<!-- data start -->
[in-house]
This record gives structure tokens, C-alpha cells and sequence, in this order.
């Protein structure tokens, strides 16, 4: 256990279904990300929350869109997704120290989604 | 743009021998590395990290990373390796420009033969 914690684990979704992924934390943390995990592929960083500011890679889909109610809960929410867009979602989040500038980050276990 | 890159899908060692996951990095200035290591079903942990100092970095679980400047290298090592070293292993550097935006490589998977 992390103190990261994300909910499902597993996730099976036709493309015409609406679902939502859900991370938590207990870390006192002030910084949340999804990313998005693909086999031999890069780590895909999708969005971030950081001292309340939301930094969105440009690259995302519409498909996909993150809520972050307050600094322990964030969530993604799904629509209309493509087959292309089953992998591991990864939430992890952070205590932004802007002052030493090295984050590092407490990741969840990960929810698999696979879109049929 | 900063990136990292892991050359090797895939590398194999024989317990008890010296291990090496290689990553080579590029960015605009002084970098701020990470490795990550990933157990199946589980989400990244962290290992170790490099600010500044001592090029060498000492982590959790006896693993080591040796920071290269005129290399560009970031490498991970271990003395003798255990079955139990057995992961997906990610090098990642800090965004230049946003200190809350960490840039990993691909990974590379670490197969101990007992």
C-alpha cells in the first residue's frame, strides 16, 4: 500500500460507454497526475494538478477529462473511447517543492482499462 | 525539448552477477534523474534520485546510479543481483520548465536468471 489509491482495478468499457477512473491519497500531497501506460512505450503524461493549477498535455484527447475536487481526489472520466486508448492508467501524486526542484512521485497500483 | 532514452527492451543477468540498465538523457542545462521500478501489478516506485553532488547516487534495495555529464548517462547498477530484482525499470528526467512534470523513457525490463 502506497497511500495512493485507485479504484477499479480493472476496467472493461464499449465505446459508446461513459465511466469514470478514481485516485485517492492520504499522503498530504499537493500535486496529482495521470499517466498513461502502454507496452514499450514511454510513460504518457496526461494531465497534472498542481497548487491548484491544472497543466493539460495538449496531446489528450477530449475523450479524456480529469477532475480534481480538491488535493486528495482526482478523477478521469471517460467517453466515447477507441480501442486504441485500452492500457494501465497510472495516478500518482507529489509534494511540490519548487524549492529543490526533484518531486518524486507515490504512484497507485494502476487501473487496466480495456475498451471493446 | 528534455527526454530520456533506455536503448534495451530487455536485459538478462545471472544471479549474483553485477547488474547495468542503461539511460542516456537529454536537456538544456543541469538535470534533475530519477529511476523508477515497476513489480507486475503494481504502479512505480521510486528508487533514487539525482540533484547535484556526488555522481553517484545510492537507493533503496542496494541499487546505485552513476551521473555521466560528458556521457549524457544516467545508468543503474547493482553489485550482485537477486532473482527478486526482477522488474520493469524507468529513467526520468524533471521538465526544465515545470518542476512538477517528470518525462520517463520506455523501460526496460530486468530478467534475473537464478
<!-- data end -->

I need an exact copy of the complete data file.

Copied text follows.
[in-house]
This record gives structure tokens, C-alpha cells and sequence, in this order.
């Protein structure tokens, strides 16, 4: 256990279904990300929350869109997704120290989604 | 743009021998590395990290990373390796420009033969 914690684990979704992924934390943390995990592929960083500011890679889909109610809960929410867009979602989040500038980050276990 | 890159899908060692996951990095200035290591079903942990100092970095679980400047290298090592070293292993550097935006490589998977 992390103190990261994300909910499902597993996730099976036709493309015409609406679902939502859900991370938590207990870390006192002030910084949340999804990313998005693909086999031999890069780590895909999708969005971030950081001292309340939301930094969105440009690259995302519409498909996909993150809520972050307050600094322990964030969530993604799904629509209309493509087959292309089953992998591991990864939430992890952070205590932004802007002052030493090295984050590092407490990741969840990960929810698999696979879109049929 | 900063990136990292892991050359090797895939590398194999024989317990008890010296291990090496290689990553080579590029960015605009002084970098701020990470490795990550990933157990199946589980989400990244962290290992170790490099600010500044001592090029060498000492982590959790006896693993080591040796920071290269005129290399560009970031490498991970271990003395003798255990079955139990057995992961997906990610090098990642800090965004230049946003200190809350960490840039990993691909990974590379670490197969101990007992």
C-alpha cells in the first residue's frame, strides 16, 4: 500500500460507454497526475494538478477529462473511447517543492482499462 | 525539448552477477534523474534520485546510479543481483520548465536468471 489509491482495478468499457477512473491519497500531497501506460512505450503524461493549477498535455484527447475536487481526489472520466486508448492508467501524486526542484512521485497500483 | 532514452527492451543477468540498465538523457542545462521500478501489478516506485553532488547516487534495495555529464548517462547498477530484482525499470528526467512534470523513457525490463 502506497497511500495512493485507485479504484477499479480493472476496467472493461464499449465505446459508446461513459465511466469514470478514481485516485485517492492520504499522503498530504499537493500535486496529482495521470499517466498513461502502454507496452514499450514511454510513460504518457496526461494531465497534472498542481497548487491548484491544472497543466493539460495538449496531446489528450477530449475523450479524456480529469477532475480534481480538491488535493486528495482526482478523477478521469471517460467517453466515447477507441480501442486504441485500452492500457494501465497510472495516478500518482507529489509534494511540490519548487524549492529543490526533484518531486518524486507515490504512484497507485494502476487501473487496466480495456475498451471493446 | 528534455527526454530520456533506455536503448534495451530487455536485459538478462545471472544471479549474483553485477547488474547495468542503461539511460542516456537529454536537456538544456543541469538535470534533475530519477529511476523508477515497476513489480507486475503494481504502479512505480521510486528508487533514487539525482540533484547535484556526488555522481553517484545510492537507493533503496542496494541499487546505485552513476551521473555521466560528458556521457549524457544516467545508468543503474547493482553489485550482485537477486532473482527478486526482477522488474520493469524507468529513467526520468524533471521538465526544465515545470518542476512538477517528470518525462520517463520506455523501460526496460530486468530478467534475473537464478